Last week, I traveled to Pachuca, Mexico, with my wife and our Director of Literacy Missions to see about partnering with a church there to teach English as a Foreign Language and train them to use this tool to build bridges into their community for the sake of Christ.
On the way from the airport to the city, which was about 1.5 hours NE of Mexico City, our host Jonathan Baker with CAM Int'l, took us to see The Basilica of Guadalupe, which claimed to be "the most visited Catholic shrine in the world." It is built on the supposed site of the Lady of Guadalupe's apparition to Juan Diego, who convinced the Bishop through the image of the virgin on his cloak to build a temple to her and thus to unite Mexico under her care.
I noticed some interesting things about the places of worship. First, the Virgin is the focus of everything. In the earliest building, the encased image of the virgin is the center-piece of worship. The people in the picture are saying "Hail Marys" facing her while Jesus hangs on the cross in a side room. The walls leading to the altar have paintings describing the apparition of the Lady to Juan Diego.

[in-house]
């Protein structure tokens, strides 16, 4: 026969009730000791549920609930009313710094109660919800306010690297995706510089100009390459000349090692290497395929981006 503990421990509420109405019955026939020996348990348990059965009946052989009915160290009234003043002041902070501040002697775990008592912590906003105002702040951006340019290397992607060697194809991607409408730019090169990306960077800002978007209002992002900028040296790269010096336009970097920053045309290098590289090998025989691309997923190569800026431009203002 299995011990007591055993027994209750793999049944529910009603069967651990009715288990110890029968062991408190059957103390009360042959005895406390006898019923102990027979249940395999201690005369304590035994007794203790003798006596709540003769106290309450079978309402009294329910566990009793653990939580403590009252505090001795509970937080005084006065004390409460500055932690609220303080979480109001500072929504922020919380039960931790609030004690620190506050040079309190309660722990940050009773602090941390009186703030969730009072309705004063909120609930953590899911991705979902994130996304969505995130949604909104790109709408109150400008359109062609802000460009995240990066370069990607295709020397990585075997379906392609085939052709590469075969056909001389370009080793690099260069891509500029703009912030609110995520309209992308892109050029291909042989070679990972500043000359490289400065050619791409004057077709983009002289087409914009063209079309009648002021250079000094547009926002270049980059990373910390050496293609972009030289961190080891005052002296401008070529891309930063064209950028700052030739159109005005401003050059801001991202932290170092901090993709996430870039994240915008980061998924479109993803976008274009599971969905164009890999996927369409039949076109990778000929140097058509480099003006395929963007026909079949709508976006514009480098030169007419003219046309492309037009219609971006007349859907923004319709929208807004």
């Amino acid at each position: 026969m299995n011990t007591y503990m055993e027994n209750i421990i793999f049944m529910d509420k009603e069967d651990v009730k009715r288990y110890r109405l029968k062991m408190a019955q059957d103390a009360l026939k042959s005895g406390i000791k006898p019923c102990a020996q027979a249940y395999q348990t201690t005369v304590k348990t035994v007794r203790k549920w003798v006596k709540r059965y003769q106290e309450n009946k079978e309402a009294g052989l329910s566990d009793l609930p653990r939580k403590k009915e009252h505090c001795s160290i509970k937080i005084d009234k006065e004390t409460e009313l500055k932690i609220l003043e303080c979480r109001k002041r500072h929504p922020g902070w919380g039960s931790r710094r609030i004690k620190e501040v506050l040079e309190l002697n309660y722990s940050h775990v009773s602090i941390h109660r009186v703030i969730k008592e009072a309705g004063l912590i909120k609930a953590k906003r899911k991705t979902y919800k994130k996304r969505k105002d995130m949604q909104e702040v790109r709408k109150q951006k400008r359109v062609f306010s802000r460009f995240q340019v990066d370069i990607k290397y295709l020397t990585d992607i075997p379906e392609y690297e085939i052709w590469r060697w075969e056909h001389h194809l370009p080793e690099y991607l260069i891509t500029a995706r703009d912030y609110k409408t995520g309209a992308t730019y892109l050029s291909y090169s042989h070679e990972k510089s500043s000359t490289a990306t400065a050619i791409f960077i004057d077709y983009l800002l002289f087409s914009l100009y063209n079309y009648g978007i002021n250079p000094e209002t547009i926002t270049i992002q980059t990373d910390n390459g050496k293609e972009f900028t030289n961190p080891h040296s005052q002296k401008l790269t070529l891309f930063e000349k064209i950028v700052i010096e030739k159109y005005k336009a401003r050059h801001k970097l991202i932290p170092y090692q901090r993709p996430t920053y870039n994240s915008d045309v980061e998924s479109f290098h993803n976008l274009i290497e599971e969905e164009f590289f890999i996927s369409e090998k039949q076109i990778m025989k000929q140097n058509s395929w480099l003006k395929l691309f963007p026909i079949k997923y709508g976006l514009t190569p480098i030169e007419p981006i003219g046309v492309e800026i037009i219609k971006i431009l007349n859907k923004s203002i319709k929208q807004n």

I was most saddened by the veneration of Mary over Jesus and the ritualistic religion that keeps the people from experiencing the freedom Jesus died and rose to bring them. The whole experience reminded me of "The Grand Inquisitor" in Dostoevsky's The Brothers Karamazov, when Jesus returned to offer the people freedom again, and the Inquisitor told him to leave because he had rejected what people wanted, "miracle, mystery, and authority." He, on the other hand, had given them those things.
Compare the Basilica to the church building of "El Buen Pastor" in Pachuca. There are only about 5% evangelical Christians in Mexico, and the church facilities and numbers reflect that.
Here I am introducing church leaders to Jesus on Leadership. A bit different than grandiose images of worship, facilities, and religion we saw at the Basilica.
As you know, we in the US are not immune to religious ritual and veneration of saints--yes, even in evangelical world. And, I also know, there are many Roman Catholics who follow Jesus and are brothers and sisters in Christ with us.
My prayer is that we partner with more churches who offer the freedom of Jesus to their communities and who will build bridges through humble service to meet needs in the name of Jesus.
If you want to know more about our English Language Program or the trip, you can go here or email June Zheng.
Oh, Jonah? He refused to go to a city like Mexico City for all the same reasons we may not want to go there. Check out our current series at Legacy Church: Jonah, Not Just a Kid's Story.